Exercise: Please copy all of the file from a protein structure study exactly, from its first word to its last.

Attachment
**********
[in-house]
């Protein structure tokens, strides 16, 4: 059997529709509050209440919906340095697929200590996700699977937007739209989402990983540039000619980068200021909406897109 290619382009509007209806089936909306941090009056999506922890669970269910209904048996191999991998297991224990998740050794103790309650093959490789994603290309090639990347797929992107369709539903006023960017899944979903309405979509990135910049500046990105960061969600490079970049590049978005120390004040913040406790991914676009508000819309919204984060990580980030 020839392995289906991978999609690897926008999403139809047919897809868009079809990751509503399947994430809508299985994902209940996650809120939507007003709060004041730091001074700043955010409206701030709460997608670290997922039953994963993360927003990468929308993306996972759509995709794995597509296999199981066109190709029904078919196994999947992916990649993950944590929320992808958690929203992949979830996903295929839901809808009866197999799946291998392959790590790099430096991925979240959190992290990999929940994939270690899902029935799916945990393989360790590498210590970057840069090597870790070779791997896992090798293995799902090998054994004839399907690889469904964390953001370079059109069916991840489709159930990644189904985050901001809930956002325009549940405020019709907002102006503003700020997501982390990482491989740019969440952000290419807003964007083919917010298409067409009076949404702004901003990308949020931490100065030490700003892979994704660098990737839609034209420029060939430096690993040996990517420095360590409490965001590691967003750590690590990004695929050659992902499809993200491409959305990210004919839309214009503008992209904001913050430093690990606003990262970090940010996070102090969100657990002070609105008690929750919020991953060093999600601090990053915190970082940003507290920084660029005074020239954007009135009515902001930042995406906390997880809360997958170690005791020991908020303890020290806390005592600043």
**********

[in-house]
């Protein structure tokens, strides 16, 4: 059997529709509050209440919906340095697929200590996700699977937007739209989402990983540039000619980068200021909406897109 290619382009509007209806089936909306941090009056999506922890669970269910209904048996191999991998297991224990998740050794103790309650093959490789994603290309090639990347797929992107369709539903006023960017899944979903309405979509990135910049500046990105960061969600490079970049590049978005120390004040913040406790991914676009508000819309919204984060990580980030 020839392995289906991978999609690897926008999403139809047919897809868009079809990751509503399947994430809508299985994902209940996650809120939507007003709060004041730091001074700043955010409206701030709460997608670290997922039953994963993360927003990468929308993306996972759509995709794995597509296999199981066109190709029904078919196994999947992916990649993950944590929320992808958690929203992949979830996903295929839901809808009866197999799946291998392959790590790099430096991925979240959190992290990999929940994939270690899902029935799916945990393989360790590498210590970057840069090597870790070779791997896992090798293995799902090998054994004839399907690889469904964390953001370079059109069916991840489709159930990644189904985050901001809930956002325009549940405020019709907002102006503003700020997501982390990482491989740019969440952000290419807003964007083919917010298409067409009076949404702004901003990308949020931490100065030490700003892979994704660098990737839609034209420029060939430096690993040996990517420095360590409490965001590691967003750590690590990004695929050659992902499809993200491409959305990210004919839309214009503008992209904001913050430093690990606003990262970090940010996070102090969100657990002070609105008690929750919020991953060093999600601090990053915190970082940003507290920084660029005074020239954007009135009515902001930042995406906390997880809360997958170690005791020991908020303890020290806390005592600043």